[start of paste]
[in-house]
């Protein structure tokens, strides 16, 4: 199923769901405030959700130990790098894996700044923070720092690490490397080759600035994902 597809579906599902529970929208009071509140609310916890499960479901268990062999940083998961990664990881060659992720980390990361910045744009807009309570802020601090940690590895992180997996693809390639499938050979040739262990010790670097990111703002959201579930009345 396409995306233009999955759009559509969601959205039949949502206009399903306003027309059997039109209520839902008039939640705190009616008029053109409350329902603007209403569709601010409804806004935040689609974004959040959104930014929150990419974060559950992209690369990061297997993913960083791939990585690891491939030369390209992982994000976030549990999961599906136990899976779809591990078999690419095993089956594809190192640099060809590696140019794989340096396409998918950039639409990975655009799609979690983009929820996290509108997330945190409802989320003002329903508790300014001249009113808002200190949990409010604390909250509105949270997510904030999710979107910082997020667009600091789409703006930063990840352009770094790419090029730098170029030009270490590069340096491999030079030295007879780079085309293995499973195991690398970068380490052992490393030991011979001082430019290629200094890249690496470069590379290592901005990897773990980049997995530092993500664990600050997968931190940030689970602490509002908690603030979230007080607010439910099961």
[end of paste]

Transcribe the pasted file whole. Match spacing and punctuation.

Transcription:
[in-house]
């Protein structure tokens, strides 16, 4: 199923769901405030959700130990790098894996700044923070720092690490490397080759600035994902 597809579906599902529970929208009071509140609310916890499960479901268990062999940083998961990664990881060659992720980390990361910045744009807009309570802020601090940690590895992180997996693809390639499938050979040739262990010790670097990111703002959201579930009345 396409995306233009999955759009559509969601959205039949949502206009399903306003027309059997039109209520839902008039939640705190009616008029053109409350329902603007209403569709601010409804806004935040689609974004959040959104930014929150990419974060559950992209690369990061297997993913960083791939990585690891491939030369390209992982994000976030549990999961599906136990899976779809591990078999690419095993089956594809190192640099060809590696140019794989340096396409998918950039639409990975655009799609979690983009929820996290509108997330945190409802989320003002329903508790300014001249009113808002200190949990409010604390909250509105949270997510904030999710979107910082997020667009600091789409703006930063990840352009770094790419090029730098170029030009270490590069340096491999030079030295007879780079085309293995499973195991690398970068380490052992490393030991011979001082430019290629200094890249690496470069590379290592901005990897773990980049997995530092993500664990600050997968931190940030689970602490509002908690603030979230007080607010439910099961």